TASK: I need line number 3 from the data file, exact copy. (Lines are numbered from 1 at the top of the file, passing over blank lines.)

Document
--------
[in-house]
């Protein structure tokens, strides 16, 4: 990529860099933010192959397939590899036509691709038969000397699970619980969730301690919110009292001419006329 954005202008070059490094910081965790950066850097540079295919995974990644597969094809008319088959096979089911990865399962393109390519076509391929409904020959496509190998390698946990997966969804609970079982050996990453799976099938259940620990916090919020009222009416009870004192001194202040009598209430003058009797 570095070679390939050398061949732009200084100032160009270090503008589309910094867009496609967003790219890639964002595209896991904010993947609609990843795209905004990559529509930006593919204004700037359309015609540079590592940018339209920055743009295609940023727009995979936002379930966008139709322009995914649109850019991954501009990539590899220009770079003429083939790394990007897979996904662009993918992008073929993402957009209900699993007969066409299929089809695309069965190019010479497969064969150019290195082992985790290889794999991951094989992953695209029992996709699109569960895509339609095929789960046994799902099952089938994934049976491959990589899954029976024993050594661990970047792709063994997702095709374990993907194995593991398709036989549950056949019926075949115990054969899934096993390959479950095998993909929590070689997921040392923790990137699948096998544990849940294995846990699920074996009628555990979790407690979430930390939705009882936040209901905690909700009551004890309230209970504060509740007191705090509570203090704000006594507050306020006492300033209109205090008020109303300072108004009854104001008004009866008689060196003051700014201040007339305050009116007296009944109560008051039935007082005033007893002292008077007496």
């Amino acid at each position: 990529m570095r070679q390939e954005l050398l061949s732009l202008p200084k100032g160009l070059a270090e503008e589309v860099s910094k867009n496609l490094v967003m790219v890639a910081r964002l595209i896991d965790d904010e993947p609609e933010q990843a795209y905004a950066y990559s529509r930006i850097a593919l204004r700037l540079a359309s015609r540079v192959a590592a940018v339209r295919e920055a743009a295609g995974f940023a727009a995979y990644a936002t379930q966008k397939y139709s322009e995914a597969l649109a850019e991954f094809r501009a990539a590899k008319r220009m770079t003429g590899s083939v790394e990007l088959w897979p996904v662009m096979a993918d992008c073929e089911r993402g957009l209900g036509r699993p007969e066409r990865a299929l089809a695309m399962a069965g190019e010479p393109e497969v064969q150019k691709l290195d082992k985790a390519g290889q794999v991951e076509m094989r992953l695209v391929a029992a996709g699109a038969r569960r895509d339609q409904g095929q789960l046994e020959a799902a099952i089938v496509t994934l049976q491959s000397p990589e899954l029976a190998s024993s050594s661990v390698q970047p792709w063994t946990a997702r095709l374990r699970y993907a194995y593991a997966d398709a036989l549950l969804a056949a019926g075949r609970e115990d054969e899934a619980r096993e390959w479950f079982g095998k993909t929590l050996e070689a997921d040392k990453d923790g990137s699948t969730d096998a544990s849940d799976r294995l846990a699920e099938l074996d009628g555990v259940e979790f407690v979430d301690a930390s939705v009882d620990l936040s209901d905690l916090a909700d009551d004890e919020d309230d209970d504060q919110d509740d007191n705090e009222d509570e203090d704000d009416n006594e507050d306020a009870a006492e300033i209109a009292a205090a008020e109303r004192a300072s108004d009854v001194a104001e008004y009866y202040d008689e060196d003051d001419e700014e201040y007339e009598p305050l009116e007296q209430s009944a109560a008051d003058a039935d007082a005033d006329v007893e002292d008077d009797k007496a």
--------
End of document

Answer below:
């Amino acid at each position: 990529m570095r070679q390939e954005l050398l061949s732009l202008p200084k100032g160009l070059a270090e503008e589309v860099s910094k867009n496609l490094v967003m790219v890639a910081r964002l595209i896991d965790d904010e993947p609609e933010q990843a795209y905004a950066y990559s529509r930006i850097a593919l204004r700037l540079a359309s015609r540079v192959a590592a940018v339209r295919e920055a743009a295609g995974f940023a727009a995979y990644a936002t379930q966008k397939y139709s322009e995914a597969l649109a850019e991954f094809r501009a990539a590899k008319r220009m770079t003429g590899s083939v790394e990007l088959w897979p996904v662009m096979a993918d992008c073929e089911r993402g957009l209900g036509r699993p007969e066409r990865a299929l089809a695309m399962a069965g190019e010479p393109e497969v064969q150019k691709l290195d082992k985790a390519g290889q794999v991951e076509m094989r992953l695209v391929a029992a996709g699109a038969r569960r895509d339609q409904g095929q789960l046994e020959a799902a099952i089938v496509t994934l049976q491959s000397p990589e899954l029976a190998s024993s050594s661990v390698q970047p792709w063994t946990a997702r095709l374990r699970y993907a194995y593991a997966d398709a036989l549950l969804a056949a019926g075949r609970e115990d054969e899934a619980r096993e390959w479950f079982g095998k993909t929590l050996e070689a997921d040392k990453d923790g990137s699948t969730d096998a544990s849940d799976r294995l846990a699920e099938l074996d009628g555990v259940e979790f407690v979430d301690a930390s939705v009882d620990l936040s209901d905690l916090a909700d009551d004890e919020d309230d209970d504060q919110d509740d007191n705090e009222d509570e203090d704000d009416n006594e507050d306020a009870a006492e300033i209109a009292a205090a008020e109303r004192a300072s108004d009854v001194a104001e008004y009866y202040d008689e060196d003051d001419e700014e201040y007339e009598p305050l009116e007296q209430s009944a109560a008051d003058a039935d007082a005033d006329v007893e002292d008077d009797k007496a």